WhereToPlaceComments

Michalis Kamburelis edited this page Jan 7, 2017 · 12 revisions

Basic rule

If you want to assign some description to your item (where item means either a unit, a class, a field, a method, a variable, a type, a constant, a function or procedure…​ really, just anything), you just place a comment directly before the item’s declaration.

Here’s an example of a complete unit with many items documented:

{ Description of MyUnit. }
unit MyUnit;

interface

type
  { Description of TMyClass. }
  TMyClass = class
  public
    { Description of MyField. }
    MyField: Integer;
    { Description of MyMethod. }
    procedure MyMethod;
  end;

  { Description of TMySimpleType. }
  TMySimpleType = 1..100;

  { Description of TMyEnumType. }
  TMyEnumType = (
    { Description of meFirstValue. }
    meFirstValue,
    { Description of meSecondValue. }
    meSecondValue);

const
  { Description of MyConstant. }
  MyConstant = 4;

var
  { Description of MyVariable. }
  MyVariable: Integer;

{ Description of MyProcedure. }
procedure MyProcedure;

implementation
...
end.

You can simply paste the above example into a file like myunit.pas and run pasdoc like this

pasdoc myunit.pas

and pasdoc will generate the documentation for MyUnit (in the default HTML format). All the "Description of …​" comments are nicely shown in the resulting documentation.

More detailed rules

Comment markers

You can use --marker option if you want PasDoc to recognize only comments designated by some special markers.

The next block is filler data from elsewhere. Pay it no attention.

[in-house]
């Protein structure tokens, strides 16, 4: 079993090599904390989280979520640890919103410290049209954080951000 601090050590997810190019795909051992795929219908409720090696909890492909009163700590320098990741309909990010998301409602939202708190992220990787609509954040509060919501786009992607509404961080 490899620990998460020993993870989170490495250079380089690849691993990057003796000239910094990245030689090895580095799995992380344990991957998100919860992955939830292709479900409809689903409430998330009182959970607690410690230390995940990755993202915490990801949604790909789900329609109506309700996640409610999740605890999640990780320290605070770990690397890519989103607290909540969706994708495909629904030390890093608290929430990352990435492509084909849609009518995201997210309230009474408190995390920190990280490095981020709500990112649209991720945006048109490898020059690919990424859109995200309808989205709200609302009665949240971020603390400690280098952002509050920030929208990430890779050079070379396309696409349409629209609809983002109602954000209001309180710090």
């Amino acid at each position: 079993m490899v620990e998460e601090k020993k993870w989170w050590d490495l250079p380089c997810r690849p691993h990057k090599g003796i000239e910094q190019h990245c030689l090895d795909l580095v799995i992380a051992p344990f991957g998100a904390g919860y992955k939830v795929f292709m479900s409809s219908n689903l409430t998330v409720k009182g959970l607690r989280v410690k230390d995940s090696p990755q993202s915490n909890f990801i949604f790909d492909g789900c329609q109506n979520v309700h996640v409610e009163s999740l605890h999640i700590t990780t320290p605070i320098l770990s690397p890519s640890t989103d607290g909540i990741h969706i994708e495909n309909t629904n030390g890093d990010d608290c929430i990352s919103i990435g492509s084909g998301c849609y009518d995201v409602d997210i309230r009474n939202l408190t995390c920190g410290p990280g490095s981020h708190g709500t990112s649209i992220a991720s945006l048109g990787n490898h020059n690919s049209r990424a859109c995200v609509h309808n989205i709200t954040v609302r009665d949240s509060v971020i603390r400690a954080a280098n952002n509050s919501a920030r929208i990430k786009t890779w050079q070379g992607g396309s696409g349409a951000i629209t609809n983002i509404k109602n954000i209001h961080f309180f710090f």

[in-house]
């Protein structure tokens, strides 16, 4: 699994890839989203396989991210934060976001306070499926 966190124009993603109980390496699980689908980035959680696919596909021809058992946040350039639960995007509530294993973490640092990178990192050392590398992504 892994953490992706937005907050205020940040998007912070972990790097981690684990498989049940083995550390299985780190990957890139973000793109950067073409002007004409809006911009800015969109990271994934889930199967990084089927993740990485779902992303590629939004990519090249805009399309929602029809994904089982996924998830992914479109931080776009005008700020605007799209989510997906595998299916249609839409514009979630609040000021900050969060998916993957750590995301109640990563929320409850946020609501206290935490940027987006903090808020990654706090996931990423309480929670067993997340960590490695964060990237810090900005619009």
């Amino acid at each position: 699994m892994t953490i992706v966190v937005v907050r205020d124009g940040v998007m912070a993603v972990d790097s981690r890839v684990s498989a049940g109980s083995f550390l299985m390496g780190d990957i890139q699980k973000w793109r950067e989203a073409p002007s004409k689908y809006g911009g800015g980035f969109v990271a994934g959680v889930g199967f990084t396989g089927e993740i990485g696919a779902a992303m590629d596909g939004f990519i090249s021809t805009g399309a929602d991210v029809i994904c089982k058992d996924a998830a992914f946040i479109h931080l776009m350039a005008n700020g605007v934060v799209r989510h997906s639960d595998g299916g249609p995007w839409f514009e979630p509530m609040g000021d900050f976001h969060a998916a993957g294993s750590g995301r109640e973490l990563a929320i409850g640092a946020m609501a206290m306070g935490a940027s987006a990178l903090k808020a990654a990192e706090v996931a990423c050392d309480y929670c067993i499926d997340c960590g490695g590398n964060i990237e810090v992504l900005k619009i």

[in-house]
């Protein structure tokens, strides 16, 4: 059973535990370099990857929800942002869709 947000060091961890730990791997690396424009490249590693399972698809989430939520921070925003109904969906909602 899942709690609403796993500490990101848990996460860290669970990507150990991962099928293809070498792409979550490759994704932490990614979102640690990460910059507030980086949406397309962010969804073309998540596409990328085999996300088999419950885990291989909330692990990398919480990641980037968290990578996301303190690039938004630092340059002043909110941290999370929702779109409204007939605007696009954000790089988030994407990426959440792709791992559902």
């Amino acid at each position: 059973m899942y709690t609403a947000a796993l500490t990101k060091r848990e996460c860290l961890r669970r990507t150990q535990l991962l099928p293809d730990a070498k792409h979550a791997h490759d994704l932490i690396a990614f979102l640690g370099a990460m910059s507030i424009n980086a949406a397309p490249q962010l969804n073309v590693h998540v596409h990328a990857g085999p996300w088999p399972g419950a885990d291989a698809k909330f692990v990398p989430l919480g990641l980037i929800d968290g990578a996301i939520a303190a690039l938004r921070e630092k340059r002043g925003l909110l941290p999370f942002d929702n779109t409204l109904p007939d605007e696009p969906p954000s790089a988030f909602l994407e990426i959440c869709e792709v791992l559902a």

Multiple fields/variables in one declaration

The case when you declare multiple fields/variables with the same type in one declaration deserves some detailed explanation. This concerns declarations like this:

type
  TMyRecord = record
    { Comment 1 }
    Field1, Field2: Integer;
  end;

var
  { Comment 2 }
  Variable1, Variable2: Integer;

The rule is as follows: it is assumed that the single comment will apply to all multiple fields in the following declaration. So in the example above, Comment 1 will be understood to document both Field1 and Field2 and Comment 2 will be understood to document both Variable1 and Variable2.

Moreover, if you place a comment in the middle of such multiple-declaration, this comment will apply to all following fields/variables within this declaration. See this example:

type
  TMyRecord = record
    { This comment documents Field1 and Field2 }
    Field1, Field2,
      { This comment documents Field3 and Field4 }
      Field3, Field4: Integer;
  end;

var
  { This comment documents Variable1 }
  Variable1,
    { This comment documents Variable2 }
    Variable2: Integer;

Placing comments after the item

Sometimes it is more convenient to place your documentation comment after the documented item, instead of before. You can freely do so by placing the "<" ("less-than") character as the exactly first character of your comment. This tells PasDoc that the given comment should be assigned to the preceding (not the following, as usual) item declaration.

Example:

unit MyUnit;

{< Here you can place a description of MyUnit.
   This is convenient for people that like to always
   keep the "unit UnitName;" declaration